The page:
Residual error estimator :

In general, the reference solution \(u_h\) is not at hand. Using the equilibrium defects of the approximate solution \(u_m\), an approximated measure of the real error can be performed without knowledge of the reference solution.$$\begin{aligned} e_{res} = \Vert \mathcal {R}(u_m)\Vert _{L^2}, \quad \overline{e_{res}} = \frac{e_{res}}{\Vert \delta \Vert _{L^2}} \end{aligned}$$
 Constitutive Relation Error estimator :

As explained in “Minimisation of the Constitutive Relation Error”, minimizing the CRE leads to an immediate error estimator, evaluated without knowledge of the reference solution, as:$$\begin{aligned} e_{CRE} = \Vert \tau _m  \mu \frac{\mathrm \partial ^{}{u_m}}{\mathrm \partial {x}^{}}\Vert _E, \quad \overline{e_{CRE}} = \frac{e_{CRE}}{\Vert \tau _m + \mu \frac{\mathrm \partial ^{}{u_m}}{\mathrm \partial {x}^{}}\Vert _E} \end{aligned}$$
Influence of the update phase
In Figure 2a, the first 10 modes of Galerkin/Petrov–Galerkin computational methods are close to the optimal decomposition obtained by SVD. Although extra modes degrade that convergence, they tend to follow the same path. Very poor convergence is observed for the classical Minimal Residual PGD computational method according to the reference error \(\overline{e_{ref}}\). For Galerkin/Petrov–Galerkin PGD computational methods, the update step improves significantly the quality of the PGD approximation without fitting the optimal one from SVD. They seem to result in the same PGD decomposition as the error is identical. To get an error of 1%, those two methods need 20 modes when the SVD requires 18 modes.
In general, the reference solution is unknown and convergence plots in Figure 2a cannot be obtained. Reduction error is therefore estimated through the residual error estimator \(\overline{e_{res}}\) as represented in Figure 2b. An estimation about 40 times larger than the reference one for all computational methods is observed. The residual error \(\overline{e_{res}}\) predicts that the best PGD decomposition comes from the Minimal Residual PGD computational method as it minimizes the residual, even if the reference reduction error says otherwise. The update step for this specific method does not improve the PGD decomposition. On the contrary, the update step highly improves Galerkin/Petrov Galerkin PGD computational methods to the same convergence curve, with a PGD decomposition better than the Minimal Residual PGD one. According to the residual error estimator, the SVD decomposition is not the optimal one, since we build it according to the energy norm rather than Euclidean norm.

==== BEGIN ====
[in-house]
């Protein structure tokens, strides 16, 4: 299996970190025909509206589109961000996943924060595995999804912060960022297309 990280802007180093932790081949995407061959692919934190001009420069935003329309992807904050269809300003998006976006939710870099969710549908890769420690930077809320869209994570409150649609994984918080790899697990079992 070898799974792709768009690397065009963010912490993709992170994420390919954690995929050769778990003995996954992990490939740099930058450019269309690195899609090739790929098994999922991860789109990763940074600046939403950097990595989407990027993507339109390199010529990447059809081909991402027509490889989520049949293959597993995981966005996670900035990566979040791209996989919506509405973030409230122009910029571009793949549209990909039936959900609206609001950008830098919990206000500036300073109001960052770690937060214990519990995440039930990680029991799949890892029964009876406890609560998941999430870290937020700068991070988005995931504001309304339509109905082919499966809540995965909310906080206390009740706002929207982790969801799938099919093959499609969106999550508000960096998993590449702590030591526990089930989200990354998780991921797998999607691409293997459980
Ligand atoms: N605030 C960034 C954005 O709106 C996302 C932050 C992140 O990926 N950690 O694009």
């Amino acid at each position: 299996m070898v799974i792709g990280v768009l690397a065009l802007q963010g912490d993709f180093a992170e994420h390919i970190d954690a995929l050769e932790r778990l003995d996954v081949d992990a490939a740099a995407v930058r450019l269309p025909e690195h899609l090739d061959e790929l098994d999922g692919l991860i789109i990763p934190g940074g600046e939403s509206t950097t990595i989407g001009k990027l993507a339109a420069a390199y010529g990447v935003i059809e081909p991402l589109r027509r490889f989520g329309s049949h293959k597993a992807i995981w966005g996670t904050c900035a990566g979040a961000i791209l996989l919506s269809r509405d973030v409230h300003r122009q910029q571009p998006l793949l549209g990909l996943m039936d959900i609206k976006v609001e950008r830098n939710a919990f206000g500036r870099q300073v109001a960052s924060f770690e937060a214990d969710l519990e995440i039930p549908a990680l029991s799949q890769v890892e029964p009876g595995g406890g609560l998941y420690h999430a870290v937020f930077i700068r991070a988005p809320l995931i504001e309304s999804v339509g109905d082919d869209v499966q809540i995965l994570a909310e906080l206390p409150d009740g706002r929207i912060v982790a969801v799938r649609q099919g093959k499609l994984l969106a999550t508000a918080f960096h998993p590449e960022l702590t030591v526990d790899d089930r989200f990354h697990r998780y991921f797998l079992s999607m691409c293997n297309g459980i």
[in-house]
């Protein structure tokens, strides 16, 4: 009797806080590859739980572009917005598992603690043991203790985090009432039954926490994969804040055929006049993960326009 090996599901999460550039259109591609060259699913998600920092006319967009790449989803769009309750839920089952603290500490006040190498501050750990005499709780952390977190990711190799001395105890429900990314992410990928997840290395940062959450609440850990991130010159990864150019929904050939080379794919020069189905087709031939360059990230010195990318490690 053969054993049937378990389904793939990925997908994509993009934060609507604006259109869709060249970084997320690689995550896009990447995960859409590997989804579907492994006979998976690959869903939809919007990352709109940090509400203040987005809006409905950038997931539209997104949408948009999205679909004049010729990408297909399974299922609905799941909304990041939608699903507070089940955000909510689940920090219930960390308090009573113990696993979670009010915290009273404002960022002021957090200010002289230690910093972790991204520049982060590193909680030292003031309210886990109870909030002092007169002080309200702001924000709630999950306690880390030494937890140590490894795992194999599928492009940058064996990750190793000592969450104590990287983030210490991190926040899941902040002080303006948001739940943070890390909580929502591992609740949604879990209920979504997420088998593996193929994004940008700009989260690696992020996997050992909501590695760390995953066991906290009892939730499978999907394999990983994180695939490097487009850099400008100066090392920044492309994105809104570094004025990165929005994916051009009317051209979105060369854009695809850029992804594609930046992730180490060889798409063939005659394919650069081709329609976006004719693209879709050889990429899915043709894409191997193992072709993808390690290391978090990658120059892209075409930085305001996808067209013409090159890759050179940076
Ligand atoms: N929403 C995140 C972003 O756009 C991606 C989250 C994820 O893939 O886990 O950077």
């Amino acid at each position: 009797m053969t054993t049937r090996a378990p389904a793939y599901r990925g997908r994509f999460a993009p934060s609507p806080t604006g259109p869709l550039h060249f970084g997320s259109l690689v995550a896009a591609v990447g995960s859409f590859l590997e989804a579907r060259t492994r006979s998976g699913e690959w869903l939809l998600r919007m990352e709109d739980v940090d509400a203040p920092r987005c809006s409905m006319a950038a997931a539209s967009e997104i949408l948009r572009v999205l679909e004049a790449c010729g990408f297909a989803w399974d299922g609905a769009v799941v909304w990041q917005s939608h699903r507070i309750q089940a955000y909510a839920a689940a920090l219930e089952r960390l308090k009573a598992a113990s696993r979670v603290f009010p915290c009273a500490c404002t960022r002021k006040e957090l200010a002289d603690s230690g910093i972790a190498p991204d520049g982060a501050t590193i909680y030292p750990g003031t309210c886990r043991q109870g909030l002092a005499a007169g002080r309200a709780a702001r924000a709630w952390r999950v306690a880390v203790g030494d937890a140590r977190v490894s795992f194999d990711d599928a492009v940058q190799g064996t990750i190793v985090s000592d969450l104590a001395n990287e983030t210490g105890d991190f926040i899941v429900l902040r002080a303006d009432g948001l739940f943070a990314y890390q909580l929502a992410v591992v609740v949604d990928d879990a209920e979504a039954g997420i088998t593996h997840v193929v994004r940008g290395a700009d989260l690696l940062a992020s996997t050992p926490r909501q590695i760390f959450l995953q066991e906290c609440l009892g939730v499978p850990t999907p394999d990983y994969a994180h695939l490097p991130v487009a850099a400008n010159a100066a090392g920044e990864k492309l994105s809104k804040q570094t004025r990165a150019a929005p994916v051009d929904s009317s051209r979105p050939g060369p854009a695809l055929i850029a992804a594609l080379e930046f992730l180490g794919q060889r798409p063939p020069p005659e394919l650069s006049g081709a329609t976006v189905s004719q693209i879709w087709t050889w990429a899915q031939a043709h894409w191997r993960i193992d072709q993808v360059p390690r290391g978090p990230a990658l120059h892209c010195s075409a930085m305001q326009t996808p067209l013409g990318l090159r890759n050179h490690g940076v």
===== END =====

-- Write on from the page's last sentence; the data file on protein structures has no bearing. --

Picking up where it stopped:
In Figure 3 the reference reduction error is plotted as a function of the averaged time to reach it. For the same error level, the consideration of the update step for Galerkin/Petrov–Galerkin PGD computational method requires more computational time than the classical method. However, when using the update step fewer PGD modes are required than without update, thus enhancing storage footprint of the solution and postprocessing manipulation.
The update step improves drastically the PGD solution and, in the author opinion, should always be used. In the following, the PGD computational methods will only refer to the PGD one with time function update step, unless otherwise specified.
Minimal CRE performances
As a result, in the general case, one can only evaluate some error estimators depending on the computational methods. Then the CRE indicator obtained by minimizing the CRE leads to an improved and accurate reduction error estimation. Other PGD computational methods errors underestimate the reduction error. Unlike the Minimal CRE PGD solution, they require to compute extra modes to target a specific reference error.
The two CRE minimization strategies show great performances, robustness from minimization and give direct effective error estimator.
Limits of the PGD
In Figure 8, the number of PGD modes required to obtain a reference error \(\overline{e_{ref}}\) below \(10^{2}\) is studied depending on the loading velocity. While SVD and PGD computational methods require much more modes to catch the influence of the speed when the velocity increases, the lifting method only requires 2 PGD modes to get an accurate solution below a relative reference error of \(10^{2}\). Such properties come from the lifting solution \(u_{\infty }\) that catches the influence of the speed. According to (6), the 35th singular value of \(u_{\infty }\) is below \(10^{2}\) for \(v = \frac{L}{2T}\). It should be noted that when the velocity of the loading is greater than one, the flame leaves the domain. As a results, a plateau appears after that value.